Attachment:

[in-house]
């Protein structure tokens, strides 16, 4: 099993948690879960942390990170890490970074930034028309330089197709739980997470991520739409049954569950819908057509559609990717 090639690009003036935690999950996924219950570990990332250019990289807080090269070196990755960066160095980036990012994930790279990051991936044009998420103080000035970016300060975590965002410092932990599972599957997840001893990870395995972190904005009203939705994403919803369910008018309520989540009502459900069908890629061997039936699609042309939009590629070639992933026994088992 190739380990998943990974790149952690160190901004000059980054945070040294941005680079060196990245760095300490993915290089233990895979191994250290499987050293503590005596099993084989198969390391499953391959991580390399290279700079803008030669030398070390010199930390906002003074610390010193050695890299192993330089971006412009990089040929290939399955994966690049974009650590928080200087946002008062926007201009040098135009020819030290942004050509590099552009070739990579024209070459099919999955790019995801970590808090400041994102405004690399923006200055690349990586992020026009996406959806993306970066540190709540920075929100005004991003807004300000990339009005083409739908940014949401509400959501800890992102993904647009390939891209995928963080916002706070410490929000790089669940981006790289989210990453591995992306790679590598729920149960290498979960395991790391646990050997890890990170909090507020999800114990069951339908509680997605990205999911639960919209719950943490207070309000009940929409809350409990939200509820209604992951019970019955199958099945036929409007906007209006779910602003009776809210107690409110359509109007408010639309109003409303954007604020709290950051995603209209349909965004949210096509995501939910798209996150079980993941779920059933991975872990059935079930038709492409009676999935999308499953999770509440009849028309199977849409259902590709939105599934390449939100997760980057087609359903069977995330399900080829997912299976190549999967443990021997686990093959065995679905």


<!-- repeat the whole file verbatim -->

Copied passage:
[in-house]
């Protein structure tokens, strides 16, 4: 099993948690879960942390990170890490970074930034028309330089197709739980997470991520739409049954569950819908057509559609990717 090639690009003036935690999950996924219950570990990332250019990289807080090269070196990755960066160095980036990012994930790279990051991936044009998420103080000035970016300060975590965002410092932990599972599957997840001893990870395995972190904005009203939705994403919803369910008018309520989540009502459900069908890629061997039936699609042309939009590629070639992933026994088992 190739380990998943990974790149952690160190901004000059980054945070040294941005680079060196990245760095300490993915290089233990895979191994250290499987050293503590005596099993084989198969390391499953391959991580390399290279700079803008030669030398070390010199930390906002003074610390010193050695890299192993330089971006412009990089040929290939399955994966690049974009650590928080200087946002008062926007201009040098135009020819030290942004050509590099552009070739990579024209070459099919999955790019995801970590808090400041994102405004690399923006200055690349990586992020026009996406959806993306970066540190709540920075929100005004991003807004300000990339009005083409739908940014949401509400959501800890992102993904647009390939891209995928963080916002706070410490929000790089669940981006790289989210990453591995992306790679590598729920149960290498979960395991790391646990050997890890990170909090507020999800114990069951339908509680997605990205999911639960919209719950943490207070309000009940929409809350409990939200509820209604992951019970019955199958099945036929409007906007209006779910602003009776809210107690409110359509109007408010639309109003409303954007604020709290950051995603209209349909965004949210096509995501939910798209996150079980993941779920059933991975872990059935079930038709492409009676999935999308499953999770509440009849028309199977849409259902590709939105599934390449939100997760980057087609359903069977995330399900080829997912299976190549999967443990021997686990093959065995679905």